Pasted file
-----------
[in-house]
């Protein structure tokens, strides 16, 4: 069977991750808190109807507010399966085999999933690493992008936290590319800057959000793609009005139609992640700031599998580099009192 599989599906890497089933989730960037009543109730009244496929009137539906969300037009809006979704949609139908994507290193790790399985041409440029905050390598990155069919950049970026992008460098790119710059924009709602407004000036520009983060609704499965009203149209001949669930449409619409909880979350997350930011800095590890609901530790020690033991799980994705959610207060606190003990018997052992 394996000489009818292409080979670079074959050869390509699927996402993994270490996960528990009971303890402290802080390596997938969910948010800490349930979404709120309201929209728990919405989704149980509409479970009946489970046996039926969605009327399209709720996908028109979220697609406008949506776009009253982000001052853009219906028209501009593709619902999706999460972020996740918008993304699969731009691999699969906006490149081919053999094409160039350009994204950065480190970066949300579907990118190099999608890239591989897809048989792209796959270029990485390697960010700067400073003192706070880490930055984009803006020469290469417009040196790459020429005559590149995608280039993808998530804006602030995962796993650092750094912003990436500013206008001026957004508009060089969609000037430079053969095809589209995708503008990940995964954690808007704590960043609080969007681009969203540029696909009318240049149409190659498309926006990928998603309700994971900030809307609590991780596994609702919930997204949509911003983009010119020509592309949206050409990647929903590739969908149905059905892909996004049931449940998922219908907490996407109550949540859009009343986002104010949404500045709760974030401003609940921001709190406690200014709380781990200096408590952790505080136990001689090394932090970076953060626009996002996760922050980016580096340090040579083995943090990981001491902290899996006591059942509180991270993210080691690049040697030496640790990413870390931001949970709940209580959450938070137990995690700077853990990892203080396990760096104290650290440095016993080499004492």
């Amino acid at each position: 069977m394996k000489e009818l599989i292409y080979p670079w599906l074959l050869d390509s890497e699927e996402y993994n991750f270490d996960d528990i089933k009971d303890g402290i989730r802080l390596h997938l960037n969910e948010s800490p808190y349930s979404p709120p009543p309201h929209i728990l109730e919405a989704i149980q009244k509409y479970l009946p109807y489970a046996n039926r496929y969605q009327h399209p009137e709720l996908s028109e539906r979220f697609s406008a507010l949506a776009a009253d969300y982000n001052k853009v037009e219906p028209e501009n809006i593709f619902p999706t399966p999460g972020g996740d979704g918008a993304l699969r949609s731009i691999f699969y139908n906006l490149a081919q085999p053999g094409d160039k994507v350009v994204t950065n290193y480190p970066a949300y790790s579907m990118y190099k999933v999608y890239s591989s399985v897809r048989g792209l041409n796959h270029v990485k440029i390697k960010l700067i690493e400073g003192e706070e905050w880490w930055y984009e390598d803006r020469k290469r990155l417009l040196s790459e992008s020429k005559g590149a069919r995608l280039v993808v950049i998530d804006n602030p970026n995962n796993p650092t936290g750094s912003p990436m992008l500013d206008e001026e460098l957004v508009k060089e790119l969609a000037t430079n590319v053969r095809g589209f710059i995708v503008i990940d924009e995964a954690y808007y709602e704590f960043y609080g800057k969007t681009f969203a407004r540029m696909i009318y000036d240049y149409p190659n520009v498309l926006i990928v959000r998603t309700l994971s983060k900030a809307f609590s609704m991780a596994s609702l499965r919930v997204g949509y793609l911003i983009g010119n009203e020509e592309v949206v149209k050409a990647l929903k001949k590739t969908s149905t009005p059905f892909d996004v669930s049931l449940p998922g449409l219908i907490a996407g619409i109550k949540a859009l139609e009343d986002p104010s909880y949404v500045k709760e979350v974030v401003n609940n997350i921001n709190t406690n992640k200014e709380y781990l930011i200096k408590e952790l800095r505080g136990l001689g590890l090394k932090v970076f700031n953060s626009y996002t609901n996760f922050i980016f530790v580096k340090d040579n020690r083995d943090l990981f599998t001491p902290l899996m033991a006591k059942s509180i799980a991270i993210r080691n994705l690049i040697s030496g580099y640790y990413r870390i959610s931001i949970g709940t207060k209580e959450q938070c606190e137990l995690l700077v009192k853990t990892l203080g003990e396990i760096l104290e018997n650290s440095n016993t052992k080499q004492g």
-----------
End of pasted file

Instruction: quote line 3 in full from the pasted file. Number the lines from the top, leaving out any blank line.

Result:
């Amino acid at each position: 069977m394996k000489e009818l599989i292409y080979p670079w599906l074959l050869d390509s890497e699927e996402y993994n991750f270490d996960d528990i089933k009971d303890g402290i989730r802080l390596h997938l960037n969910e948010s800490p808190y349930s979404p709120p009543p309201h929209i728990l109730e919405a989704i149980q009244k509409y479970l009946p109807y489970a046996n039926r496929y969605q009327h399209p009137e709720l996908s028109e539906r979220f697609s406008a507010l949506a776009a009253d969300y982000n001052k853009v037009e219906p028209e501009n809006i593709f619902p999706t399966p999460g972020g996740d979704g918008a993304l699969r949609s731009i691999f699969y139908n906006l490149a081919q085999p053999g094409d160039k994507v350009v994204t950065n290193y480190p970066a949300y790790s579907m990118y190099k999933v999608y890239s591989s399985v897809r048989g792209l041409n796959h270029v990485k440029i390697k960010l700067i690493e400073g003192e706070e905050w880490w930055y984009e390598d803006r020469k290469r990155l417009l040196s790459e992008s020429k005559g590149a069919r995608l280039v993808v950049i998530d804006n602030p970026n995962n796993p650092t936290g750094s912003p990436m992008l500013d206008e001026e460098l957004v508009k060089e790119l969609a000037t430079n590319v053969r095809g589209f710059i995708v503008i990940d924009e995964a954690y808007y709602e704590f960043y609080g800057k969007t681009f969203a407004r540029m696909i009318y000036d240049y149409p190659n520009v498309l926006i990928v959000r998603t309700l994971s983060k900030a809307f609590s609704m991780a596994s609702l499965r919930v997204g949509y793609l911003i983009g010119n009203e020509e592309v949206v149209k050409a990647l929903k001949k590739t969908s149905t009005p059905f892909d996004v669930s049931l449940p998922g449409l219908i907490a996407g619409i109550k949540a859009l139609e009343d986002p104010s909880y949404v500045k709760e979350v974030v401003n609940n997350i921001n709190t406690n992640k200014e709380y781990l930011i200096k408590e952790l800095r505080g136990l001689g590890l090394k932090v970076f700031n953060s626009y996002t609901n996760f922050i980016f530790v580096k340090d040579n020690r083995d943090l990981f599998t001491p902290l899996m033991a006591k059942s509180i799980a991270i993210r080691n994705l690049i040697s030496g580099y640790y990413r870390i959610s931001i949970g709940t207060k209580e959450q938070c606190e137990l995690l700077v009192k853990t990892l203080g003990e396990i760096l104290e018997n650290s440095n016993t052992k080499q004492g």